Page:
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8 Parenting “Rules” We’ve Broken While Raising our Toddler

I’ve always been a rule follower. A goody two shoes. In school, I only knowingly broke a rule once (and got caught) and the whole time I was doing it I felt terrible. So, it’s kind of surprising how many rules I’m breaking while raising my son. Some of them are legitimate rules — ones legislated by the American Academy of Pediatrics and supported by our pediatrician. Others are unwritten, but are somehow understood among parents. And yet, we’re doing something different.

We don’t break the rules to be rebellious or because we think we know better than everyone else, but because our most important parenting rule is to do what works for us. And sometimes, in the pursuit of following that rule, we end up ignoring others. And these are eight such examples.

  • 1 of 9
    Parenting rules we've broken

    Click through for the parenting rules we've ignored... and why.

  • Not Using a Crib 2 of 9
    No crib

    This wasn't a rule we set out to break by any means, it was one that we broke out of necessity. When we tried (and failed) and tried (and failed) to get Eli transitioned out of the Rock 'n Play sleeper, we discovered that he did not like his crib. Not that he didn't like sleeping or didn't like sleeping in his room, he just hated his crib. After weeks of struggle, we put his mattress on the floor and from that night on, we never had another sleep struggle. We were told that babies HAVE to sleep in cribs and it's not safe otherwise, but we've found that for us, breaking this parenting rule gets all of us the most rest.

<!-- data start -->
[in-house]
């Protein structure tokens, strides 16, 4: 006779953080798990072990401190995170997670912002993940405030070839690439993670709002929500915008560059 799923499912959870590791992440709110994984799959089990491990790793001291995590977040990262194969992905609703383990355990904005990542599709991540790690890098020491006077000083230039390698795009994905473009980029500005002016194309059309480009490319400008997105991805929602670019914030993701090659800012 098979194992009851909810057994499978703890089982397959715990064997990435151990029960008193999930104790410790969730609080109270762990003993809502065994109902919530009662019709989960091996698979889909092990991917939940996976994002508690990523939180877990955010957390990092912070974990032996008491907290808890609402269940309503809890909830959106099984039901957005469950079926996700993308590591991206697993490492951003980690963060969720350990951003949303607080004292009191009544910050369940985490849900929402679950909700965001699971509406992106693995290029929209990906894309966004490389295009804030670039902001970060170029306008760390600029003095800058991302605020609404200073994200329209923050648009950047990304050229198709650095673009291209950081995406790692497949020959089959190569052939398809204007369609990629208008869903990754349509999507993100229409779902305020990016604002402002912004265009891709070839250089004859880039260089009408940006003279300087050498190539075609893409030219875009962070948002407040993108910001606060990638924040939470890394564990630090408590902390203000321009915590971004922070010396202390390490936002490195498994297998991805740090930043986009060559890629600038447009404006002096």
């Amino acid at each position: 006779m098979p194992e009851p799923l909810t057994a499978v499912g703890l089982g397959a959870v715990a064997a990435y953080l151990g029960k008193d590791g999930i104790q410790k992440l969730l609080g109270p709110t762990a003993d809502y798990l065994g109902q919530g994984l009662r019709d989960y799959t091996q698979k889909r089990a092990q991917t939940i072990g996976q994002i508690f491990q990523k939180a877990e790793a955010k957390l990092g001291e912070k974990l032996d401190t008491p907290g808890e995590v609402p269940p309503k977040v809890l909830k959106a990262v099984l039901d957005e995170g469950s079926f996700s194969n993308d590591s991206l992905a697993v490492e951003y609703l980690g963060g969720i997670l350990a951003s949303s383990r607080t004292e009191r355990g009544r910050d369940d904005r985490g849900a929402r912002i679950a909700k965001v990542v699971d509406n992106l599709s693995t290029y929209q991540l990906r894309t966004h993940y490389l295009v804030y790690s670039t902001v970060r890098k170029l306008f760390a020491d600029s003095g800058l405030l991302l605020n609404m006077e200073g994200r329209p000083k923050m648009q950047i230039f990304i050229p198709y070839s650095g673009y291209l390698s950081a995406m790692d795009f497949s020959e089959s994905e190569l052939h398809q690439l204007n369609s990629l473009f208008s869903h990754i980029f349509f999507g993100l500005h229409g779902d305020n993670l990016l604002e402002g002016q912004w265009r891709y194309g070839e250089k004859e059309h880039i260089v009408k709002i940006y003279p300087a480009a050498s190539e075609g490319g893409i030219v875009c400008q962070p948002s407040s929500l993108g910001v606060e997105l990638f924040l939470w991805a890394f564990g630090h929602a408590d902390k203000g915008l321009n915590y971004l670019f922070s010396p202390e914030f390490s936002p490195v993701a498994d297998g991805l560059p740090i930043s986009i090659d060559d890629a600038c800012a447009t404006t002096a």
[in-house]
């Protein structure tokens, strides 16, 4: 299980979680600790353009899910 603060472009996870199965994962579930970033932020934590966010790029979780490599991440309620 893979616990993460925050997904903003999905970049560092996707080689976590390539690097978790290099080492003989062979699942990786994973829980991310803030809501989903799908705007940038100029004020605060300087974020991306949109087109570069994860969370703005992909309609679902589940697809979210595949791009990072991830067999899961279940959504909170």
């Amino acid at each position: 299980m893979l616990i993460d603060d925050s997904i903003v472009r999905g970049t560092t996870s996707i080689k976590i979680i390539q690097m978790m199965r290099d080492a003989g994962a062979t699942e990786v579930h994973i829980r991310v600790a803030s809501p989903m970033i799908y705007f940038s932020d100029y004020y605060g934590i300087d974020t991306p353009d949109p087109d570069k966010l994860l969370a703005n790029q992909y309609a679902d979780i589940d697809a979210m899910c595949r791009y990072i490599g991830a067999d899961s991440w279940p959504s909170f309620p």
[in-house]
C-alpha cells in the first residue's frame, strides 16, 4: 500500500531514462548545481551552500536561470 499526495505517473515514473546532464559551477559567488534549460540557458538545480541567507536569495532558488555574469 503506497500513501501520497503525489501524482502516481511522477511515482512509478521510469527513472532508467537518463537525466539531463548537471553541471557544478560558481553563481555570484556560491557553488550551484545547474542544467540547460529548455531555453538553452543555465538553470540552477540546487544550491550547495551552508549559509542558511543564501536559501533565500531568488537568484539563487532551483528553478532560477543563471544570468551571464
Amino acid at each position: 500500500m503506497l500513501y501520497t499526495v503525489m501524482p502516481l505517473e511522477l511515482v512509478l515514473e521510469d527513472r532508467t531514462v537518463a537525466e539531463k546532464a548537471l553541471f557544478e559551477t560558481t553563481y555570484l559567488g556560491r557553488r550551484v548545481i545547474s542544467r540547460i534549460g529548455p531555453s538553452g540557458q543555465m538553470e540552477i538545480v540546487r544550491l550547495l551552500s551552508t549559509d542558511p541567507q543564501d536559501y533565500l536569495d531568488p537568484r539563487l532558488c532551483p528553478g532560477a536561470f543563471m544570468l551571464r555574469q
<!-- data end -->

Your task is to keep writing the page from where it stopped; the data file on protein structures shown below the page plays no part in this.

• Allowing Screen Time Before Age 2 3 of 9
    No screen time before age 2

    There is a wealth of evidence that suggests that children shouldn't be exposed to TVs or other screens before age 2. We are well aware of the research and understand that by allowing our child to have screen time before age 2 we are potentially risking attention problems later in life. But we do it anyway. We allow one hour of "Sesame Street" a day (we have experimented with a few other shows, but ultimately only feel comfortable with Sesame) or a bit of play time on the iPad with specific apps that we've chosen. We don't think we know better than the research, this is just something that works for us. 

  • Not Dropping the Bottle at Age 1 4 of 9
    Not dropping the bottle at 1

    This is another unplanned rule break. We intended to lose the bottle at a year and we tried. We tried sippies and straw cups and a variety of other methods, but Eli absolutely refused to drink milk out of anything else. And while we know milk isn't required, because Eli is not much of an eater, we agreed, with our pediatrician, that it was more important to get the calories and fat of milk into him before age 2 than it was to drop the bottle habit. So our plan is to stop it cold turkey at age 2 when the fat/calorie needs of the nervous system go down a bit and he can stand to cut back on the milk. And also, this mom still loves her daily toddler snuggle time that will likely vanish with the bottle. 

  • No Rigid Bedtime 5 of 9
    No Rigid Bedtime